Right Of Carriageway In NSW

Right Of Carriageway In NSW

Right Of Carriageway NSW

Find out more about your entitlements regarding the right of way carriageway in NSW, who is responsible for maintenance and what happens when a dispute occurs. A right of carriageway permits an authorised person to enter someone else’s property to gain access to their land. Sharing a driveway or portion of land with your neighbour is not always straightforward. Let’s take a closer look.

What Is An Easement?

An easement affects a defined area of your property which is noted on your land title. A property owner may be burdened or benefited by an easement, depending on whether you are the dominant or servient tenement.

An easement will remain with the property until the registration is extinguished or cancelled. 

The registration of an easement will show on public record, which is particularly beneficial when purchasing a property. It provides the new owner information about the easement, who it benefits and how it will impact the use of the land.

There are several different easements, and all are used for various purposes, such as an easement for services used to drain water and sewerage or access electricity and telephone lines. Sometimes an easement burdens more than one property, for example, when electricity lines run over adjoining properties. The easement benefits the electrical company instead of the landowners. In this case, the electricity company has the right to enter the land to maintain and repair its equipment.

A right of carriageway easement permits neighbours to use a driveway or road connected to your property.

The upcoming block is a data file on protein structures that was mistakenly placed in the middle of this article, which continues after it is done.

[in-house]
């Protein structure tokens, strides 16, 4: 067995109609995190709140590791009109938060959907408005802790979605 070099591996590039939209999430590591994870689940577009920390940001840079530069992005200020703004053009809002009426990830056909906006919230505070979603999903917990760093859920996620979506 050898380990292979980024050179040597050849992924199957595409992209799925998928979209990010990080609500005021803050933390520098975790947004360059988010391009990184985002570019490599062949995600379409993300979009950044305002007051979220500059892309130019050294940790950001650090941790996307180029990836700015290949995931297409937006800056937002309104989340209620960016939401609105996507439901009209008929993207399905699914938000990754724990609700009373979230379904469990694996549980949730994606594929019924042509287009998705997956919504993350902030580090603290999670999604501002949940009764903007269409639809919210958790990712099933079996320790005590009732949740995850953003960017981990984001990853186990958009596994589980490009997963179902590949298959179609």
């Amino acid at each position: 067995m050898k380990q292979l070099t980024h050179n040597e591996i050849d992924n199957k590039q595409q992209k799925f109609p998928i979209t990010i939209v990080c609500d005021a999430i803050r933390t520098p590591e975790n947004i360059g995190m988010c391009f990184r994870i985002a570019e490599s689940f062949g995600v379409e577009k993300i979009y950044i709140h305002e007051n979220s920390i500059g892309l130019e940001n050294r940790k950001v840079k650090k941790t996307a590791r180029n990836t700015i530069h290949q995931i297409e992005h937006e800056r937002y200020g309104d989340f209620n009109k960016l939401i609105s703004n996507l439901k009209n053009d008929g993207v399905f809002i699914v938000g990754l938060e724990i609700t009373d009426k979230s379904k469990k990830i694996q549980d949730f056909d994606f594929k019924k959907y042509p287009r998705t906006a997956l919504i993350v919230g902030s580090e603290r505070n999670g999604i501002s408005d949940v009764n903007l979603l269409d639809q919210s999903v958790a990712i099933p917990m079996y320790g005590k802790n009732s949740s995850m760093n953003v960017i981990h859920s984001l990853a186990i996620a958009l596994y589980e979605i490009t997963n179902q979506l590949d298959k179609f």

What Is A Right Of Carriageway?

A right of carriageway authorises a person to drive their vehicle or walk over a specified part of another person’s property. The carriageway is a positive easement that legally allows access to that portion of servient land. The owner of the lot is not permitted to restrict entry or build a structure on or over the easement land, as the registered easement provides authority to be granted access. 

When a right of way is granted, the proprietor still owns the land and is entitled to use it as required, as long as they don’t obstruct the easement.

The person who owns the land where the easement will be created is called a servient tenement, and the landowner who benefits is a dominant tenement. The particulars of the right of way agreement will be noted on both land titles.

Essentially a carriageway right means the land owner must always allow the person authorised to pass over that portion of your title with the right of way easement. 

What Does The Right Of Way Allow?

The law permits the owner of the benefited land to pass across the burdened lot only to enter their property and only within the easement site.

A right of way also grants any person authorised to:

  • Travel over a section of another person’s property to enter your land
  • Pass and repass the land subject to the burden at anytime
  • Travel on foot or in a vehicle 
  • Cross the property for any reason
  • With or without vehicles or animals
  • Load, unload, pick up passengers or goods
  • Carry out work such as repairing or maintaining wires, cables, equipment etc
  • Any work done must cause as minor inconvenience as practicable
  • Any damage caused must be repaired

Right Of Carriageway Parking

Easements are complex and are governed by the courts using common law and precedents from case law and, in some cases, judicial interpretation.

While a right of carriageway in New South Wales will grant the right to access a driveway or road that does not belong to you, it does not permit vehicles to park on the easement site. The only parking which is permitted is to allow other persons to pass. 

Sometimes, a court may decide otherwise, such as when parking bays are mapped out on the easement plan and accessibility is not hindered.

Creating An Easement

Before an easement can be created, both the dominant and servient tenement must agree to the terms and conditions of the agreement. There are several options available to create an easement on your property.

  1. An easement can be created through section 88B of the Conveyancing Act 1919, which must include lodgement of plan detailing the easement’s specifics.